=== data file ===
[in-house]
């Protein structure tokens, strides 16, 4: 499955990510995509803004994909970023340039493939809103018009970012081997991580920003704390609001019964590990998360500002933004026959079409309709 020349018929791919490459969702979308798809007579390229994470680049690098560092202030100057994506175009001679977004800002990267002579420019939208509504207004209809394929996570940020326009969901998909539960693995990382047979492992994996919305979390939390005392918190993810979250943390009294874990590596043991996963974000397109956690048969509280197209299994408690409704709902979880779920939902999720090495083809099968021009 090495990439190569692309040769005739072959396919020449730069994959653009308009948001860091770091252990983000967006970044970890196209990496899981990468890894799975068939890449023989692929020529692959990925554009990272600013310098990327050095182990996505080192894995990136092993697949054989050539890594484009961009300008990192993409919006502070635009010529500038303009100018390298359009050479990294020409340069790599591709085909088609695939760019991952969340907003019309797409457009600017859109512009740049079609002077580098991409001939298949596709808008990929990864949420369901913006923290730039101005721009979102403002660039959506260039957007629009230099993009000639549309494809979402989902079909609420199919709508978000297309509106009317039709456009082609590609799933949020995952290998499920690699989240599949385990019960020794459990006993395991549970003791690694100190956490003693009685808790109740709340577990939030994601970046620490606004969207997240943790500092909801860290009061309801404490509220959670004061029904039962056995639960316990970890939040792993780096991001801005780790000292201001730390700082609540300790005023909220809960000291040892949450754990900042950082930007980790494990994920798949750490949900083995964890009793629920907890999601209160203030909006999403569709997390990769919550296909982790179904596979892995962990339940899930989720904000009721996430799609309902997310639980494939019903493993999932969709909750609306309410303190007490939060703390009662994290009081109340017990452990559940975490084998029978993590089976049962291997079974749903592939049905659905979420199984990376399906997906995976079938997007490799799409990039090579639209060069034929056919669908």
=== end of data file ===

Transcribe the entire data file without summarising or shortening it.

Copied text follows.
[in-house]
């Protein structure tokens, strides 16, 4: 499955990510995509803004994909970023340039493939809103018009970012081997991580920003704390609001019964590990998360500002933004026959079409309709 020349018929791919490459969702979308798809007579390229994470680049690098560092202030100057994506175009001679977004800002990267002579420019939208509504207004209809394929996570940020326009969901998909539960693995990382047979492992994996919305979390939390005392918190993810979250943390009294874990590596043991996963974000397109956690048969509280197209299994408690409704709902979880779920939902999720090495083809099968021009 090495990439190569692309040769005739072959396919020449730069994959653009308009948001860091770091252990983000967006970044970890196209990496899981990468890894799975068939890449023989692929020529692959990925554009990272600013310098990327050095182990996505080192894995990136092993697949054989050539890594484009961009300008990192993409919006502070635009010529500038303009100018390298359009050479990294020409340069790599591709085909088609695939760019991952969340907003019309797409457009600017859109512009740049079609002077580098991409001939298949596709808008990929990864949420369901913006923290730039101005721009979102403002660039959506260039957007629009230099993009000639549309494809979402989902079909609420199919709508978000297309509106009317039709456009082609590609799933949020995952290998499920690699989240599949385990019960020794459990006993395991549970003791690694100190956490003693009685808790109740709340577990939030994601970046620490606004969207997240943790500092909801860290009061309801404490509220959670004061029904039962056995639960316990970890939040792993780096991001801005780790000292201001730390700082609540300790005023909220809960000291040892949450754990900042950082930007980790494990994920798949750490949900083995964890009793629920907890999601209160203030909006999403569709997390990769919550296909982790179904596979892995962990339940899930989720904000009721996430799609309902997310639980494939019903493993999932969709909750609306309410303190007490939060703390009662994290009081109340017990452990559940975490084998029978993590089976049962291997079974749903592939049905659905979420199984990376399906997906995976079938997007490799799409990039090579639209060069034929056919669908």